Title:
Micromachined peristaltic pump
United States Patent 5705018


Abstract:
A micromachined pump including a channel formed in a semiconductor substrate by conventional processes such as chemical etching. A number of insulating barriers are established in the substrate parallel to one another and transverse to the channel. The barriers separate a series of electrically conductive strips. An overlying flexible conductive membrane is applied over the channel and conductive strips with an insulating layer separating the conductive strips from the conductive membrane. Application of a sequential voltage to the series of strips pulls the membrane into the channel portion of each successive strip to achieve a pumping action. A particularly desirable arrangement employs a micromachined push-pull dual channel cavity employing two substrates with a single membrane sandwiched between them.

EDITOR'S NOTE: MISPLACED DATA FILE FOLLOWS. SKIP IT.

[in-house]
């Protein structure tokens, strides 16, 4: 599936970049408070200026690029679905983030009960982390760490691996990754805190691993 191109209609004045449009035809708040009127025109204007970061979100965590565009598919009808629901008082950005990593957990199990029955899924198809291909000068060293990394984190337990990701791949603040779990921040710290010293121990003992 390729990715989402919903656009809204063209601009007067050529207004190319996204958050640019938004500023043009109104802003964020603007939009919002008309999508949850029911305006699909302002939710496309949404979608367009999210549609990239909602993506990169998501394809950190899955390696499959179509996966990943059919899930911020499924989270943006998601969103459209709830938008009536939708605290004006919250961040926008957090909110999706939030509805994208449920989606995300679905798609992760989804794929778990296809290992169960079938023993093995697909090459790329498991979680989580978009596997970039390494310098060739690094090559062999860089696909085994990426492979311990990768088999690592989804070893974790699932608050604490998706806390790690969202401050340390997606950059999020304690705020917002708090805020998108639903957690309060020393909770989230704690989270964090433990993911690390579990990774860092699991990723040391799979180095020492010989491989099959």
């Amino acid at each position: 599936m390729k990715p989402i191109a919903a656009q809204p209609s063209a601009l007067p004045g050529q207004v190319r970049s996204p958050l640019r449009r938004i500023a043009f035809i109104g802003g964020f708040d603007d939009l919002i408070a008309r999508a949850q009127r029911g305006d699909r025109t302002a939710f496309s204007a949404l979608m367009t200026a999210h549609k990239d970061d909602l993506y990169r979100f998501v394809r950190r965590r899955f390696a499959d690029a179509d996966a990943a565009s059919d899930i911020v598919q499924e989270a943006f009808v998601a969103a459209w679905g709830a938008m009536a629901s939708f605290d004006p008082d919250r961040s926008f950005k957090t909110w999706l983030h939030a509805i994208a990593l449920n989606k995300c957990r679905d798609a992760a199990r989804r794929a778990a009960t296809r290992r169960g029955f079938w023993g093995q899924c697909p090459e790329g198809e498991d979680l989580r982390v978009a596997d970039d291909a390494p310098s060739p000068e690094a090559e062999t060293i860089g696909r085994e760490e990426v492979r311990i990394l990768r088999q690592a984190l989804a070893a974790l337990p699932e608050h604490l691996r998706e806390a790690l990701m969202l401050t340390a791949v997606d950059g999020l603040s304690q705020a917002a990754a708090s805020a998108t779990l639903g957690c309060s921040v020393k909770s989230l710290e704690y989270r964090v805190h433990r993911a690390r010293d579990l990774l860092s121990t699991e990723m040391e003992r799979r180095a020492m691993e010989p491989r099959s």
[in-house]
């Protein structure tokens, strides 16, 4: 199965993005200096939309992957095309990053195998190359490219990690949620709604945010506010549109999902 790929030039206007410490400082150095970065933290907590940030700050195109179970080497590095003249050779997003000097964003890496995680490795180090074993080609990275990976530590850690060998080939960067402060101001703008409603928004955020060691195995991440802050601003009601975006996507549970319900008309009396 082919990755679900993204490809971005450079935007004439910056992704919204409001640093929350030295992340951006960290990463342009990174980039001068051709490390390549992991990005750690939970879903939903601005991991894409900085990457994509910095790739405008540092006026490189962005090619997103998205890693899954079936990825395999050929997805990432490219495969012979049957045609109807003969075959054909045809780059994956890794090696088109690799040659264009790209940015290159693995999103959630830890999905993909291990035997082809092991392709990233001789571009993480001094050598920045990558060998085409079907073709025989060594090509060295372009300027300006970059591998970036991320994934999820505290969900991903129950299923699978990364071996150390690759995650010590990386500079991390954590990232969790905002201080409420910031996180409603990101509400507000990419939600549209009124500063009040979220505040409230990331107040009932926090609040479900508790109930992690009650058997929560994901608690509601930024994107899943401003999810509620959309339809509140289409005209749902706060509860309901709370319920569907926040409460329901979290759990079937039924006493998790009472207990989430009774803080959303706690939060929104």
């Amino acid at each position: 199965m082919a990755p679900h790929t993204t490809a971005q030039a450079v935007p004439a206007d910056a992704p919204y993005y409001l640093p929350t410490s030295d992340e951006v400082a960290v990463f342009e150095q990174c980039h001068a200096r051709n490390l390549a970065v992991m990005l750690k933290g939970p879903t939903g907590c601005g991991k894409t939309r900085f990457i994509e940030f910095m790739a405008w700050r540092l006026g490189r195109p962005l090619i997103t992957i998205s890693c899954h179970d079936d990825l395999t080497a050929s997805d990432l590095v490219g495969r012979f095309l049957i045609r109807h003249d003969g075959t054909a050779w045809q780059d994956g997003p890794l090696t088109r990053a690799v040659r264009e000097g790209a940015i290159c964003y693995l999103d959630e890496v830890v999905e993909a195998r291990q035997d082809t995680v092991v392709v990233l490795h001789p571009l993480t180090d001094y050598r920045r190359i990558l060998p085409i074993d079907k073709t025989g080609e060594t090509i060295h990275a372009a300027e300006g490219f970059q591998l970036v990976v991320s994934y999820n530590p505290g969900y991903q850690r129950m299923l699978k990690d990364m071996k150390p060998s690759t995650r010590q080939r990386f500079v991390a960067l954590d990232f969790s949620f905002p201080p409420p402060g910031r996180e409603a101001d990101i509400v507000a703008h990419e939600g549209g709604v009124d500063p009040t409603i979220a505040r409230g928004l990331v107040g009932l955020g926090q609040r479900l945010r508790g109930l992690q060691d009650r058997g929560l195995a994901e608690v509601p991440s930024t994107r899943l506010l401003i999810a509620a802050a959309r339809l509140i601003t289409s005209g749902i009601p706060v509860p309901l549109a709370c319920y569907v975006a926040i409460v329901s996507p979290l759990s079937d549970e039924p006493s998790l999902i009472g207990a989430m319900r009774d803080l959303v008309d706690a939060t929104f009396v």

Inventors:
Hartley, Frank T. (529 E. Las Flores Ave., Arcadia, CA, 91006)
Application Number:
08/572186
Publication Date:
01/06/1998
Filing Date:
12/13/1995
Assignee:
HARTLEY; FRANK T.
Primary Class:
Other Classes:
216/2, 216/33
International Classes:
F04B43/04; F04B43/12; F15C5/00; F16K99/00; H02N1/00; (IPC1-7): B44C1/22
Field of Search:
156/345, 156/630.1, 156/657.1, 156/662.1, 216/2, 216/33, 216/41, 417/474, 417/477, 417/480
View Patent Images:
US Patent References:
5585011Methods for manufacturing a filter1996-12-17Saaki et al.216/33
5380396Valve and semiconductor fabricating equipment using the same1995-01-10Shikida et al.156/630.1